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New York’s 7 Grounds for Divorce

New York’s 7 Grounds for Divorce

In New York, residents wishing to get a divorce must have a legally acceptable reason to end the marriage. These reasons are known as grounds for divorce. Familiarity with these grounds for divorce can be essential in crafting a successful divorce case.

Irretrievable breakdown

One of the most common reasons for a divorce is an irretrievable breakdown in a relationship for at least six months. It shows that both parties have made a valiant effort to keep their marriage together, and that effort has simply not worked.

Cruel and inhuman treatment

Cruel and inhuman treatment is a clear reason for divorce in the state of New York. This category can involve a wide variety of verbal and physical assaults. This reason for divorce can cause a petition to be granted quickly and often results in the victim receiving much of what they want in a divorce settlement.


One married partner cannot simply abandon their partner for long stretches of time in the state of New York. Such abandonment can easily be grounds for divorce in the state. An individual would have to bring convincing proof to a judge that their partner had been away for a significant period of time in order to win a divorce on these grounds.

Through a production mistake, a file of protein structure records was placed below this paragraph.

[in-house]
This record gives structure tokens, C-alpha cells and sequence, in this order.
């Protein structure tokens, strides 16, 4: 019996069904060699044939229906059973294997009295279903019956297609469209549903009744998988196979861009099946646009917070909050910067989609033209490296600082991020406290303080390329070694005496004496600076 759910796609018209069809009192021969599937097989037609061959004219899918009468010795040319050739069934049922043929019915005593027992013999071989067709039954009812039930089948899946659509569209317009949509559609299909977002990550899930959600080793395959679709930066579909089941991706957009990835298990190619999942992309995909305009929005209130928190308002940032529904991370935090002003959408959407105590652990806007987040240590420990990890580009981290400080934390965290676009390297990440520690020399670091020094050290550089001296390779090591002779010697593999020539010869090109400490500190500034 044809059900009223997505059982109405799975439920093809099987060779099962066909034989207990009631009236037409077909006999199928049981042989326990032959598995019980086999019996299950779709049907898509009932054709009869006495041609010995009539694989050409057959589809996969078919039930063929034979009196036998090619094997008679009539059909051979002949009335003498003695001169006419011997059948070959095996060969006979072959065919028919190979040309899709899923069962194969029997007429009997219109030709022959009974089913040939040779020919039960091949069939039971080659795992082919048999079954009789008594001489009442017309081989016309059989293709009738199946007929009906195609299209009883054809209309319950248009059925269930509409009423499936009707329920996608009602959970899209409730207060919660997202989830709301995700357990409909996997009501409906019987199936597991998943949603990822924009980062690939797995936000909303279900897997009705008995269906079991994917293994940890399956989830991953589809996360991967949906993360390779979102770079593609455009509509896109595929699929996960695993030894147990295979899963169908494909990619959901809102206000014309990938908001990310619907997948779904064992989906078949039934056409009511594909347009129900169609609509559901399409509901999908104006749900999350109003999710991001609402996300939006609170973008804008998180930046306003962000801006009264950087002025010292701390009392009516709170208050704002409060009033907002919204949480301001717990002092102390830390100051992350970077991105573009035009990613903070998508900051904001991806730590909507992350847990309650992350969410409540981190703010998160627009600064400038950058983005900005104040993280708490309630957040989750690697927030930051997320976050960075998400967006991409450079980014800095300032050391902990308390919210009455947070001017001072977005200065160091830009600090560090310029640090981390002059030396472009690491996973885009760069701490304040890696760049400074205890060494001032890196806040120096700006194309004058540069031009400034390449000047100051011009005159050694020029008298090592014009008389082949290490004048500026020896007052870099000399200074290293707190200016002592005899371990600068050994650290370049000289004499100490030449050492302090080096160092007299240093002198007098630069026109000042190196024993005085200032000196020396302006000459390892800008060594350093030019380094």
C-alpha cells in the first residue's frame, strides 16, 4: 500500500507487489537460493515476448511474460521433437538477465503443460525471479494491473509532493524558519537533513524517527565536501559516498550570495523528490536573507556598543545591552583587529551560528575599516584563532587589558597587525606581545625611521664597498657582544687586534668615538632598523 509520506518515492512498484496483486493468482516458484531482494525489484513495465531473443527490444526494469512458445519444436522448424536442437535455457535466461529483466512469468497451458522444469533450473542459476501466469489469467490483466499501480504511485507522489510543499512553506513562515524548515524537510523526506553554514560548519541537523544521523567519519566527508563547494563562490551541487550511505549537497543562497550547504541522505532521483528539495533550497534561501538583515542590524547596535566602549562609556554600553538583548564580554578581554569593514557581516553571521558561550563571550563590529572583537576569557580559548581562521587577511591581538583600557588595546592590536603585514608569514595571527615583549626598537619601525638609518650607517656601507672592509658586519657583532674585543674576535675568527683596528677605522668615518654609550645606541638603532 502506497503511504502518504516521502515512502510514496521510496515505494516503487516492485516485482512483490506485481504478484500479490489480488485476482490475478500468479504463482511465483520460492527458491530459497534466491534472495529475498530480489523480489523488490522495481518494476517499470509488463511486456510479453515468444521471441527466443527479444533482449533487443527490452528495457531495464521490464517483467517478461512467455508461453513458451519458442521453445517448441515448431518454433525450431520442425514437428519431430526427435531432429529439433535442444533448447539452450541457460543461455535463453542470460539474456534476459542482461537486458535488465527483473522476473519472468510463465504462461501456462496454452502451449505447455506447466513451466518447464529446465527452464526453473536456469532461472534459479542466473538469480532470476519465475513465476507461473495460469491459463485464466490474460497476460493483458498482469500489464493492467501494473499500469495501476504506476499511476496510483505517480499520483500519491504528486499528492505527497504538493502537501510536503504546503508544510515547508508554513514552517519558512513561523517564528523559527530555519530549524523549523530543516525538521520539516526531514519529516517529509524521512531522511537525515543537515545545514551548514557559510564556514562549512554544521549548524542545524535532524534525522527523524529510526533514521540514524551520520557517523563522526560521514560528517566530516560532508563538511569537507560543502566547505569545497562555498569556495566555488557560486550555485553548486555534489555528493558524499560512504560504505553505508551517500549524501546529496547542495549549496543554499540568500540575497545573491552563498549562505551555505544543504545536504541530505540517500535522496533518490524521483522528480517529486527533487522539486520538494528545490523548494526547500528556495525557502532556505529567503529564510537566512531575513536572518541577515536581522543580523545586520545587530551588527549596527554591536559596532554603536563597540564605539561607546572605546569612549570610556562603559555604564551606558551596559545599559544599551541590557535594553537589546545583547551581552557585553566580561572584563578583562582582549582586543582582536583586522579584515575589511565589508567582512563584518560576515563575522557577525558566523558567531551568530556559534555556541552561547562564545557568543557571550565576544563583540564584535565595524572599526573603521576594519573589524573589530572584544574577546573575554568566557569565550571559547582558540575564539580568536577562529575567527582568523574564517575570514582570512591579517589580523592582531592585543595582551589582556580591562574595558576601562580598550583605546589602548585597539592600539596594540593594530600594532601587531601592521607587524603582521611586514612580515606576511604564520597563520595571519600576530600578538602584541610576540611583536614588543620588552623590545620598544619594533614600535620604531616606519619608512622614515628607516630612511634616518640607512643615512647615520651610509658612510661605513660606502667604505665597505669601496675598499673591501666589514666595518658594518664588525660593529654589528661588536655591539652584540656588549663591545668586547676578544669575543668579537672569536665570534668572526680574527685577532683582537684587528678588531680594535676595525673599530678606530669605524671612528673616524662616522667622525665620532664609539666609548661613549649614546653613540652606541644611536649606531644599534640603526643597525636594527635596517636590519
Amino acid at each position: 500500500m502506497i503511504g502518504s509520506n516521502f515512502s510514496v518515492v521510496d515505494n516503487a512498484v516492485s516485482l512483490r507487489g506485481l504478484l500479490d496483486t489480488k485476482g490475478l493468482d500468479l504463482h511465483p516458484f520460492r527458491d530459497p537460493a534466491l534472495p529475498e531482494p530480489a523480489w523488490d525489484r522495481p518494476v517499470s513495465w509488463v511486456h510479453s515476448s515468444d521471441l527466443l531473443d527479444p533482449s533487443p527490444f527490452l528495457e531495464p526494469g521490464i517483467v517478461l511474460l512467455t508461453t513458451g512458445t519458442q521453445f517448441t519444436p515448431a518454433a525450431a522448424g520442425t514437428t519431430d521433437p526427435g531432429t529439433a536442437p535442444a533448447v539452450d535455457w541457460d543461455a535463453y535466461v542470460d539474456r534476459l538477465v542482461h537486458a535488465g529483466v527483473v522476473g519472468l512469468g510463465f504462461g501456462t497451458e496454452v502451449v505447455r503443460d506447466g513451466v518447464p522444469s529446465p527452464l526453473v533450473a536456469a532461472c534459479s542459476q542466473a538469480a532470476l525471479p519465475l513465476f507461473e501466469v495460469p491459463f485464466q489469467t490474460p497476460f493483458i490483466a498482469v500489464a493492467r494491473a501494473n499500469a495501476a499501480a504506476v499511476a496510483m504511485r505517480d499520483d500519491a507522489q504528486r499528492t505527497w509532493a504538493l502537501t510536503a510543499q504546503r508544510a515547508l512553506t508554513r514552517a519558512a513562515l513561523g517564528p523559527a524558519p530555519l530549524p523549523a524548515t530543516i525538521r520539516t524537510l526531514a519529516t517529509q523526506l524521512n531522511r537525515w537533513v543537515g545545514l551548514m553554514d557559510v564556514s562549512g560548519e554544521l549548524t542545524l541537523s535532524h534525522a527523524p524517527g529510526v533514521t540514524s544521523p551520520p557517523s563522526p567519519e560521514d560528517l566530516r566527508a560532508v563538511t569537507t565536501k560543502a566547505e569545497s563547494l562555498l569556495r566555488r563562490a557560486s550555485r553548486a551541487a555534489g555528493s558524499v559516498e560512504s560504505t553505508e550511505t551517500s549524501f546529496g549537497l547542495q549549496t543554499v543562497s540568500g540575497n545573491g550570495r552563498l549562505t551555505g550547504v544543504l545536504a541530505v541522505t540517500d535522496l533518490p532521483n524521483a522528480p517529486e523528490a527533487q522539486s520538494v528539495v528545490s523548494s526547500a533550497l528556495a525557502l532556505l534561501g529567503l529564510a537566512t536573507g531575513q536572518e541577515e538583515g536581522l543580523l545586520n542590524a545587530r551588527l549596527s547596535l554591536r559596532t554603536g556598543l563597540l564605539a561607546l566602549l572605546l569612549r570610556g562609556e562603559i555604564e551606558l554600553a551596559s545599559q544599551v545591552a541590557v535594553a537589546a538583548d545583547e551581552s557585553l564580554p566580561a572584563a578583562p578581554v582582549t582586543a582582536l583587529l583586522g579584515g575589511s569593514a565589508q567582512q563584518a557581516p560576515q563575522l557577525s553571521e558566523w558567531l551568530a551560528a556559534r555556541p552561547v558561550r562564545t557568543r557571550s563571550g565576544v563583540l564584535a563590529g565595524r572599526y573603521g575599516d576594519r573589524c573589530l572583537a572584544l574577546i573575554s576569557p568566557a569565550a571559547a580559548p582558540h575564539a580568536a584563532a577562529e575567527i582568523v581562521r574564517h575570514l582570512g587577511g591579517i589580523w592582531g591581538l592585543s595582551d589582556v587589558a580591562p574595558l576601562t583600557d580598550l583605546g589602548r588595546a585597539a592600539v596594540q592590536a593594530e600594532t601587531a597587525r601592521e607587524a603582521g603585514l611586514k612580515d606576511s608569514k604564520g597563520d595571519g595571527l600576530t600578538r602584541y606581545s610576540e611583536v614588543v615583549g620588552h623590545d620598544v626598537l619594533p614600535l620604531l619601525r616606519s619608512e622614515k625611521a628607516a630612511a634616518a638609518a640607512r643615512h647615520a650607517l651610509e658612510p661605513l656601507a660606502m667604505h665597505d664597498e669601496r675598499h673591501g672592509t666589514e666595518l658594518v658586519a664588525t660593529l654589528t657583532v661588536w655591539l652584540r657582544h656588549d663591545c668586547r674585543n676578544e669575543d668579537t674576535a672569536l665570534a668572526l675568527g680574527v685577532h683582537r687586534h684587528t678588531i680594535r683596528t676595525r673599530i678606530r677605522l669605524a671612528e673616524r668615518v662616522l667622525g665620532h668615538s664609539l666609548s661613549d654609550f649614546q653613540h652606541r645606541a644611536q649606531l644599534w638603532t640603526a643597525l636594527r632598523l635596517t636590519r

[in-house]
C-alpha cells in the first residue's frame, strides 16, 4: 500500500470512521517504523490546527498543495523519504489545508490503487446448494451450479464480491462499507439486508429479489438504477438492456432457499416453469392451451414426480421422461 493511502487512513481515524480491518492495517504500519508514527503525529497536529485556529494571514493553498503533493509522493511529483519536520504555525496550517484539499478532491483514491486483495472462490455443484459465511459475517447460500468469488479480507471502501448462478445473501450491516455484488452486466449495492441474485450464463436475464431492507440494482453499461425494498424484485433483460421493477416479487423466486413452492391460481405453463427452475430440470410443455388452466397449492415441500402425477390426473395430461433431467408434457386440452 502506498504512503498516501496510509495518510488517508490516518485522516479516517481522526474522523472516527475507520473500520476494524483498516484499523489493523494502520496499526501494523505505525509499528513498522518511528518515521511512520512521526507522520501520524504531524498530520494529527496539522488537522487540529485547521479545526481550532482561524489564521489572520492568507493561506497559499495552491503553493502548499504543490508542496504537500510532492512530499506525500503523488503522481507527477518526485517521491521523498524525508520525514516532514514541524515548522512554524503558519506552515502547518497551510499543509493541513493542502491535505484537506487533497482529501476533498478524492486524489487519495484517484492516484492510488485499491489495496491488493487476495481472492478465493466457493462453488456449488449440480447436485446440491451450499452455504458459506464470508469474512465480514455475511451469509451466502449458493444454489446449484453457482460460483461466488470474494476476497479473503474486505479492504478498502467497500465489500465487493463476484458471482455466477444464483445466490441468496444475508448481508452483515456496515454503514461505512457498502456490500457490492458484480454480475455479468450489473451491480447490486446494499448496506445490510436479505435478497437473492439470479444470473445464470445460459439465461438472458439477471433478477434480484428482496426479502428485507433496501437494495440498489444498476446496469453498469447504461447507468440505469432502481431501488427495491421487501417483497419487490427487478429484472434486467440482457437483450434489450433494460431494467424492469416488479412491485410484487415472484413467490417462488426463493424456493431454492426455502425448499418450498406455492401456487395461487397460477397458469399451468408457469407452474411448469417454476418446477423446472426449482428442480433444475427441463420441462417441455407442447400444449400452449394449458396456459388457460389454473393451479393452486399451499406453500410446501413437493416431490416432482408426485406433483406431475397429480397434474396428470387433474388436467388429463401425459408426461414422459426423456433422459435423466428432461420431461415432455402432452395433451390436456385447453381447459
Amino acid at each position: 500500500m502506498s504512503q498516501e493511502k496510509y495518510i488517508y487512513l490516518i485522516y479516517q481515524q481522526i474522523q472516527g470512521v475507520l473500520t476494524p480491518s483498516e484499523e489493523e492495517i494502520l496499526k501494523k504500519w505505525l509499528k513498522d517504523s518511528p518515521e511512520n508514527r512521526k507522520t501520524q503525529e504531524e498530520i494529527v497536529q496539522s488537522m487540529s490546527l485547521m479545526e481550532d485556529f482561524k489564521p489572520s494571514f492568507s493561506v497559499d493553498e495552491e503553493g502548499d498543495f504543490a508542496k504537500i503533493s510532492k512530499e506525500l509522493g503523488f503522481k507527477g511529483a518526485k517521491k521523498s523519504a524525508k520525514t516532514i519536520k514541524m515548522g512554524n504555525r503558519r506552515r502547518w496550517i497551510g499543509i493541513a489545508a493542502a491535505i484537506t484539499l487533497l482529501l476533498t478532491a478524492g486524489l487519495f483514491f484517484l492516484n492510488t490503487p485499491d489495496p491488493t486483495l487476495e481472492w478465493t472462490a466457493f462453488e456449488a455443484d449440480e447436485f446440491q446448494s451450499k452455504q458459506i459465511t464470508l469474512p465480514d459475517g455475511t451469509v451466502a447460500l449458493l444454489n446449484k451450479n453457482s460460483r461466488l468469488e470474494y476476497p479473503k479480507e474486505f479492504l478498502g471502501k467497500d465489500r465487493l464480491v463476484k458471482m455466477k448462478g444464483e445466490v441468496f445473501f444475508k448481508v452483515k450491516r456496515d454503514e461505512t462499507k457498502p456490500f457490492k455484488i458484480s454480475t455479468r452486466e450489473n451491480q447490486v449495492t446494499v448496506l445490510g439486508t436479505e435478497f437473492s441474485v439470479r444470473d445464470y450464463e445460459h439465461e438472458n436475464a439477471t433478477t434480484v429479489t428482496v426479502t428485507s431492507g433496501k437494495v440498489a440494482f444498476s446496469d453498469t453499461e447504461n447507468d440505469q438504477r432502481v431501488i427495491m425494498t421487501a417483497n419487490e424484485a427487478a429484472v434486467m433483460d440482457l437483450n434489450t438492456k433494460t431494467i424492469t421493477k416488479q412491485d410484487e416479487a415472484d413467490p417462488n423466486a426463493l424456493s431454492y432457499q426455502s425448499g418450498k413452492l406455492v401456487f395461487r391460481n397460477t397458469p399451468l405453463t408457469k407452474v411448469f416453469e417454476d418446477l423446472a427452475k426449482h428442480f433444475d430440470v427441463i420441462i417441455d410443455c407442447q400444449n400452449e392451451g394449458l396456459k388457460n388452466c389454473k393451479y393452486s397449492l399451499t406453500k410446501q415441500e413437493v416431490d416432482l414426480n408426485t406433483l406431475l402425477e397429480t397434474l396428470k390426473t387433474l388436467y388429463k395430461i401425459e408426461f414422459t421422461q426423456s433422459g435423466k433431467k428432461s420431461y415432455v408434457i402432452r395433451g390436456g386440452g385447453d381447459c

The question of locking out another spouse can also lead to a divorce on the grounds of abandonment. One partner must think carefully and act cautiously if they are ever considering locking their partner out of a jointly owned house.


If a spouse has been in jail for three or more years in a row beginning after marriage, there is a ground for divorce. Once your spouse has spent three consecutive years in jail, you can file for divorce while they are still in jail or up to five years after they are released from jail.


Adultery is no longer considered a crime in New York. But it can still be a grounds for divorce. The act of adultery involves a betrayal of trust that strikes at the core of most marriages. This scenario, if proven, can be incredibly influential for a judge who is making decisions surrounding a divorce. Proving adultery can be difficult, however. It only holds up if there is significant evidence for the affair and proof that both parties did not accept the affair in advance.

Divorce after a legal separation agreement

A separation agreement involves both parties signing on to a statement declaring that they have been separated for a significant period of time.

Divorce after a judgment of separation

A judgment of separation is a determination by a judge that two people have been separated for an extended period of time. This judgment often emerges when one member of the divorce fails to respond to a motion from the court or the other party in the divorce. Such a decision leads to the judge agreeing with the filing party and making a judgment stating that he or she believes that both parties have been separated for a significant period of time.

Each ground for divorce can be complicated. If you are going through a divorce, it is in your best interest to contact a lawyer. The attorneys at Friedman & Friedman PLLC are here to help you through the process. Backed by several decades of experience, we have the experience to protect your rights.

(516) 688-0088">Call us today at (516) 688-0088 to learn more about the divorce process.


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